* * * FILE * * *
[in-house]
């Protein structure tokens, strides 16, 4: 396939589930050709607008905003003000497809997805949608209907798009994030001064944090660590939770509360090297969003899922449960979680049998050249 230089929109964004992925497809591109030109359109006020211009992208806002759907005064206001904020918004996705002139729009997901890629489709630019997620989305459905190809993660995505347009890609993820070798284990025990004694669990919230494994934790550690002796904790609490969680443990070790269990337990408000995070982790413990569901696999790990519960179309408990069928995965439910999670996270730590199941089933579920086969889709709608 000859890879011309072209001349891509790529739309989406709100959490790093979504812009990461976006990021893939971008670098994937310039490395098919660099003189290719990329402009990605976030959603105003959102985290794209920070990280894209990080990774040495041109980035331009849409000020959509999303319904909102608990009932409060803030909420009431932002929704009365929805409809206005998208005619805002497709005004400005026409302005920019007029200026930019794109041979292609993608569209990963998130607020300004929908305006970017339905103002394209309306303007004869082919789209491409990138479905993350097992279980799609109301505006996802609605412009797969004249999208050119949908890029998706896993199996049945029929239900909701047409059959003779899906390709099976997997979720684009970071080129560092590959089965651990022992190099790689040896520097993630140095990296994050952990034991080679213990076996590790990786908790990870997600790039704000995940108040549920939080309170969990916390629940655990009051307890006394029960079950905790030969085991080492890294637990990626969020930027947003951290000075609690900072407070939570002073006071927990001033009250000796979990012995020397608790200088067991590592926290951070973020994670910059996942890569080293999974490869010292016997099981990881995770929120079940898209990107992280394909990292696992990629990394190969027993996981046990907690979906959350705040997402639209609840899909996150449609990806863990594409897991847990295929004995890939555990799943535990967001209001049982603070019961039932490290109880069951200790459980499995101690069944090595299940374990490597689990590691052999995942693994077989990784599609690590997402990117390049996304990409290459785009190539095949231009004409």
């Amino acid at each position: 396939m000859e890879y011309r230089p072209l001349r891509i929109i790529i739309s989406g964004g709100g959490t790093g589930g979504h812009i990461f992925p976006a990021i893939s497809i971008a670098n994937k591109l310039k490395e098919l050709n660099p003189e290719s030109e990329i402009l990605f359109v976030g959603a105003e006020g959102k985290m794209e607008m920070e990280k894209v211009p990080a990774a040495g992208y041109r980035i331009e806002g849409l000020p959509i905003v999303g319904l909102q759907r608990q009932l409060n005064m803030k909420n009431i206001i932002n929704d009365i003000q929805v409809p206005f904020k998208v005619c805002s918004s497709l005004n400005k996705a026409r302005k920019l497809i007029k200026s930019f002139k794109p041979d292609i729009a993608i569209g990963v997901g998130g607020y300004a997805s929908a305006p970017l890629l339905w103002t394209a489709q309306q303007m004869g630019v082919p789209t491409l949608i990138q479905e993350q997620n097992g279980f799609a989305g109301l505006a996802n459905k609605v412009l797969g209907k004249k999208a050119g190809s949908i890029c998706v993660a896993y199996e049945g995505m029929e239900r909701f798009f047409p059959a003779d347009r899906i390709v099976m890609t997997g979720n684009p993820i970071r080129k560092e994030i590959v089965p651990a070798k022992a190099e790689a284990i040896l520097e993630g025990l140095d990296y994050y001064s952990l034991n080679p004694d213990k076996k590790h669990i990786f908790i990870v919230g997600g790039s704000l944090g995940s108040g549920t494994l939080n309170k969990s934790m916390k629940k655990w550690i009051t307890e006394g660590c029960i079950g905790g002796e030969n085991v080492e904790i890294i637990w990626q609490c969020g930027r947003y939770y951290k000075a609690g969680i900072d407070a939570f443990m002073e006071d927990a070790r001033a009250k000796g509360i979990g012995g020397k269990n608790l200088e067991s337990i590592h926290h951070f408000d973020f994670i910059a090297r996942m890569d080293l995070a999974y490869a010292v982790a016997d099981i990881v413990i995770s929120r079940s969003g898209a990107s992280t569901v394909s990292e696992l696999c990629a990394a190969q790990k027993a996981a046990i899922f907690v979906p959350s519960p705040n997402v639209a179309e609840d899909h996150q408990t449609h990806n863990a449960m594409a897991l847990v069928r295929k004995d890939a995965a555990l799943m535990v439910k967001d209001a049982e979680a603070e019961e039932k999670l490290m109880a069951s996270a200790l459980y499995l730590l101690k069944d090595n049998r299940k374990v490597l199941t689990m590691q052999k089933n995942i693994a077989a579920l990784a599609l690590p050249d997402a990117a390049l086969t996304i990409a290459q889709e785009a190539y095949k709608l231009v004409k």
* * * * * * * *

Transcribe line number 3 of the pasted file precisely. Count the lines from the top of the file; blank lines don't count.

């Amino acid at each position: 396939m000859e890879y011309r230089p072209l001349r891509i929109i790529i739309s989406g964004g709100g959490t790093g589930g979504h812009i990461f992925p976006a990021i893939s497809i971008a670098n994937k591109l310039k490395e098919l050709n660099p003189e290719s030109e990329i402009l990605f359109v976030g959603a105003e006020g959102k985290m794209e607008m920070e990280k894209v211009p990080a990774a040495g992208y041109r980035i331009e806002g849409l000020p959509i905003v999303g319904l909102q759907r608990q009932l409060n005064m803030k909420n009431i206001i932002n929704d009365i003000q929805v409809p206005f904020k998208v005619c805002s918004s497709l005004n400005k996705a026409r302005k920019l497809i007029k200026s930019f002139k794109p041979d292609i729009a993608i569209g990963v997901g998130g607020y300004a997805s929908a305006p970017l890629l339905w103002t394209a489709q309306q303007m004869g630019v082919p789209t491409l949608i990138q479905e993350q997620n097992g279980f799609a989305g109301l505006a996802n459905k609605v412009l797969g209907k004249k999208a050119g190809s949908i890029c998706v993660a896993y199996e049945g995505m029929e239900r909701f798009f047409p059959a003779d347009r899906i390709v099976m890609t997997g979720n684009p993820i970071r080129k560092e994030i590959v089965p651990a070798k022992a190099e790689a284990i040896l520097e993630g025990l140095d990296y994050y001064s952990l034991n080679p004694d213990k076996k590790h669990i990786f908790i990870v919230g997600g790039s704000l944090g995940s108040g549920t494994l939080n309170k969990s934790m916390k629940k655990w550690i009051t307890e006394g660590c029960i079950g905790g002796e030969n085991v080492e904790i890294i637990w990626q609490c969020g930027r947003y939770y951290k000075a609690g969680i900072d407070a939570f443990m002073e006071d927990a070790r001033a009250k000796g509360i979990g012995g020397k269990n608790l200088e067991s337990i590592h926290h951070f408000d973020f994670i910059a090297r996942m890569d080293l995070a999974y490869a010292v982790a016997d099981i990881v413990i995770s929120r079940s969003g898209a990107s992280t569901v394909s990292e696992l696999c990629a990394a190969q790990k027993a996981a046990i899922f907690v979906p959350s519960p705040n997402v639209a179309e609840d899909h996150q408990t449609h990806n863990a449960m594409a897991l847990v069928r295929k004995d890939a995965a555990l799943m535990v439910k967001d209001a049982e979680a603070e019961e039932k999670l490290m109880a069951s996270a200790l459980y499995l730590l101690k069944d090595n049998r299940k374990v490597l199941t689990m590691q052999k089933n995942i693994a077989a579920l990784a599609l690590p050249d997402a990117a390049l086969t996304i990409a290459q889709e785009a190539y095949k709608l231009v004409k």